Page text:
domingo, 20 de octubre de 2013

Orionid meteors, debris from Comet Halley, mostly lost in moonlight

The object in the picture isn’t a meteor. It’s the most famous of all comets, Comet Halley, the parent of the Orionid meteor shower. The Orionid meteors are expected to produce the greatest number of meteors tonight, especially in the dark hours before dawn tomorrow morning (Monday, October 21). The meteors look like streaks of light in the night sky. They’re sometimes called shooting stars. Unfortunately, in 2013, the waning gibbous moon will drown out all but the brightest Orionid meteors.Comet Halley – the Orionid’s parent object, pictured at the top of this post – last visited Earth in 1986. As the comet moves through space, it leaves debris in its wake that strikes Earth’s atmosphere most fully around October 20-22. Around this time every year, Earth is more or less intersecting the comet’s orbit. The cometary debris left behind by Comet Halley – bits of ice, dust and rubble – create the Orionid meteor shower.

The best time to watch this shower will be between the hours of midnight and dawn – regardless of time zone. Oftentimes, 10 to 15 meteors per hour can be seen on a dark, moonless night. But this year, there are no moonless nights to greet the 2013 Orionid meteor shower. If you’re lucky, you still might see a meteor or two in moonlight.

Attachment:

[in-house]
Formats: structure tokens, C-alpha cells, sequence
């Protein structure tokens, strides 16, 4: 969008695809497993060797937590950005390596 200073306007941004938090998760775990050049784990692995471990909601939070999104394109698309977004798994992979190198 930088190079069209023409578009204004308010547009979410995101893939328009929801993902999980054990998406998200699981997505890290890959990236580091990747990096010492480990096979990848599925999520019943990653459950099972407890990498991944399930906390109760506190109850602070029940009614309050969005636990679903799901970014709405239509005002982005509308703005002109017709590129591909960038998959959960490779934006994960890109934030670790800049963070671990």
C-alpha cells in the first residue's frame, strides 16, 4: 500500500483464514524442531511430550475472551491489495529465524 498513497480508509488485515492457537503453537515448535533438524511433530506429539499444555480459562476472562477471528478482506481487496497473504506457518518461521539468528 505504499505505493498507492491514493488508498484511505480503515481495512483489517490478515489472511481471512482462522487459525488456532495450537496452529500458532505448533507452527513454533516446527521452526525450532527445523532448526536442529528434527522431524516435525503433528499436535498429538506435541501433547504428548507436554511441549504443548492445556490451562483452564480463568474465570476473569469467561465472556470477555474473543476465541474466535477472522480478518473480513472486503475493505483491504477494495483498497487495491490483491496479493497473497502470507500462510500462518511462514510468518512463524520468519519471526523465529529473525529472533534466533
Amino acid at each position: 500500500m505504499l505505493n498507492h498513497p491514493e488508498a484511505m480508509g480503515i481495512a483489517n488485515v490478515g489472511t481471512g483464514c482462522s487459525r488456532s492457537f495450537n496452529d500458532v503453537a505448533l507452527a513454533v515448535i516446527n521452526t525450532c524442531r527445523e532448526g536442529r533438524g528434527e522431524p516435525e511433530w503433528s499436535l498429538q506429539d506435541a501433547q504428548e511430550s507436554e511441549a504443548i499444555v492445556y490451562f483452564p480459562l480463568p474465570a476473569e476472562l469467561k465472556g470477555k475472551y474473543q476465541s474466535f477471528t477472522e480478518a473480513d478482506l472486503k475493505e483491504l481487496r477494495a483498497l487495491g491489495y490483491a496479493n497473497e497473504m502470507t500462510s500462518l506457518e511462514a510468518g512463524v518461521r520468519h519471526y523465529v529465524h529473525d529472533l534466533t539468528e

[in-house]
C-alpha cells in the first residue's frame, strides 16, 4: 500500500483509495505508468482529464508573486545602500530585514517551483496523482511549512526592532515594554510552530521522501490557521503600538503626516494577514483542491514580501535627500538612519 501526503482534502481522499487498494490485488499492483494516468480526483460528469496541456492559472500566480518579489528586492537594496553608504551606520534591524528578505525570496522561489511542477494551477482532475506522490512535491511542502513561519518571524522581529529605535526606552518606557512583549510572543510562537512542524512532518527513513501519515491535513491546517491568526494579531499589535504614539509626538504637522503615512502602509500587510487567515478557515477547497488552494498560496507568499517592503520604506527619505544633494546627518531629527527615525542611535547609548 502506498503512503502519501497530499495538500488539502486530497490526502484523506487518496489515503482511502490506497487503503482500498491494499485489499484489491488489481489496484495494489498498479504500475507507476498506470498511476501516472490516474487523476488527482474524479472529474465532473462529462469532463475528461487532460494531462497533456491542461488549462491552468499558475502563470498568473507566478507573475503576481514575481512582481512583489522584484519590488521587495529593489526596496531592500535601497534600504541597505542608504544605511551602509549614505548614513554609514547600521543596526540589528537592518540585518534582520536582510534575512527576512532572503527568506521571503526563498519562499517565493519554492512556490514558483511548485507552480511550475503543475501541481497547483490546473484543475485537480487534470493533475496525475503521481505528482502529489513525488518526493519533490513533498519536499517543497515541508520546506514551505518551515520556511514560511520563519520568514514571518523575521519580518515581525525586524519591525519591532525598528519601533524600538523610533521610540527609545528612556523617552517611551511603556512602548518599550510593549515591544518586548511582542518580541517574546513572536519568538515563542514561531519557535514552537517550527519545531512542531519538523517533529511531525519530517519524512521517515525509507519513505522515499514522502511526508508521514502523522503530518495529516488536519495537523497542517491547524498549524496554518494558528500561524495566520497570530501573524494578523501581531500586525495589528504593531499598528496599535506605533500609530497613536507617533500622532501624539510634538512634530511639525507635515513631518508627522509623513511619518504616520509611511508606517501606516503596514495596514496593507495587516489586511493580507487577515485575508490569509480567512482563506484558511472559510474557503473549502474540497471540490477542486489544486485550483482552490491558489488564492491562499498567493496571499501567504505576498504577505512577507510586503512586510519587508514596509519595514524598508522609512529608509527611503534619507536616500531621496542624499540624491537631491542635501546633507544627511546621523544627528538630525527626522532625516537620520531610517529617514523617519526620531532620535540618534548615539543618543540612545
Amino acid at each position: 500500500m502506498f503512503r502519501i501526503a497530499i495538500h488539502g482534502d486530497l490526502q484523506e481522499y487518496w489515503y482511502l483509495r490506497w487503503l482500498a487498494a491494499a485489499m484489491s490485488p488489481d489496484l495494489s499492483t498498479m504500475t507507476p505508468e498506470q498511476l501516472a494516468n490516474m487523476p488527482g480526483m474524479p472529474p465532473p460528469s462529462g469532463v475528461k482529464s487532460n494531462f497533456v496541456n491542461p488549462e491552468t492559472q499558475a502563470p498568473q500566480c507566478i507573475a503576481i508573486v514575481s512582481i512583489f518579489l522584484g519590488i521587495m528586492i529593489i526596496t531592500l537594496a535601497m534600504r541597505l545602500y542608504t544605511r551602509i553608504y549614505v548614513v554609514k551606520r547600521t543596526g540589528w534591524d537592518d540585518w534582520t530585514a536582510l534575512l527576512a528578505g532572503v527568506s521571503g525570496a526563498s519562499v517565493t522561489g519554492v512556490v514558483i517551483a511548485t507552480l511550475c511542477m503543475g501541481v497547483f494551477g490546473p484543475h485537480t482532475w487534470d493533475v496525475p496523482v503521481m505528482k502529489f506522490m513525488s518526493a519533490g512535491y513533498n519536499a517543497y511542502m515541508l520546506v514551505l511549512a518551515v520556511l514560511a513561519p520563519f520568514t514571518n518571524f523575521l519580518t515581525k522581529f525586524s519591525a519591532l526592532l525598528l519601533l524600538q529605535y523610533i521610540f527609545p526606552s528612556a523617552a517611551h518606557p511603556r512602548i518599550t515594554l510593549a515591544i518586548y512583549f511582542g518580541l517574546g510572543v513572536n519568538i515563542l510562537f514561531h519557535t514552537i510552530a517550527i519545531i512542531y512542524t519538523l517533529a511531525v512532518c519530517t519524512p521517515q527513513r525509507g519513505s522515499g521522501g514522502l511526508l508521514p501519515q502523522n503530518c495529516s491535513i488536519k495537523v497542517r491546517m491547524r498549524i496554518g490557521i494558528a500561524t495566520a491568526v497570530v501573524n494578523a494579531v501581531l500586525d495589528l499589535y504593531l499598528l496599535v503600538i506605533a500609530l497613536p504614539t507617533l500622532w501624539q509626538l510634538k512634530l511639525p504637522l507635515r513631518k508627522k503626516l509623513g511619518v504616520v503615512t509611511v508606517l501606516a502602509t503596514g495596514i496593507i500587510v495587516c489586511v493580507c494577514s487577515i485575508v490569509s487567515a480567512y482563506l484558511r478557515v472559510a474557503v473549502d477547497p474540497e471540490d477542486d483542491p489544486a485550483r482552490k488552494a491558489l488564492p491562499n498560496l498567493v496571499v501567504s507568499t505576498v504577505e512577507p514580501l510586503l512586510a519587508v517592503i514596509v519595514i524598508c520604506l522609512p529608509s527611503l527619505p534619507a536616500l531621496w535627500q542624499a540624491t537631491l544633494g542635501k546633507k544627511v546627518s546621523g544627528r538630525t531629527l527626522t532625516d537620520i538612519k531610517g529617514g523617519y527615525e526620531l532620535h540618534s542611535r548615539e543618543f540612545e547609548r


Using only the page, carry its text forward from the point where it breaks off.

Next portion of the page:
Orion meteor shower radiant in the constellation Orion 

If the meteors originate from Comet Halley, why are they called the Orionids? The answer is that meteors in annual showers are named for the point in our sky from which they appear to radiate. The radiant point for the Orionids is in the direction of the constellation Orion the Hunter. Hence the name Orionids. Even one meteor can be a thrill. Bring along a blanket or lawn chair – after midnight or before dawn – and lie back comfortably while gazing upward. Some Orionid meteors may still be bright enough to light up this moonlit night!

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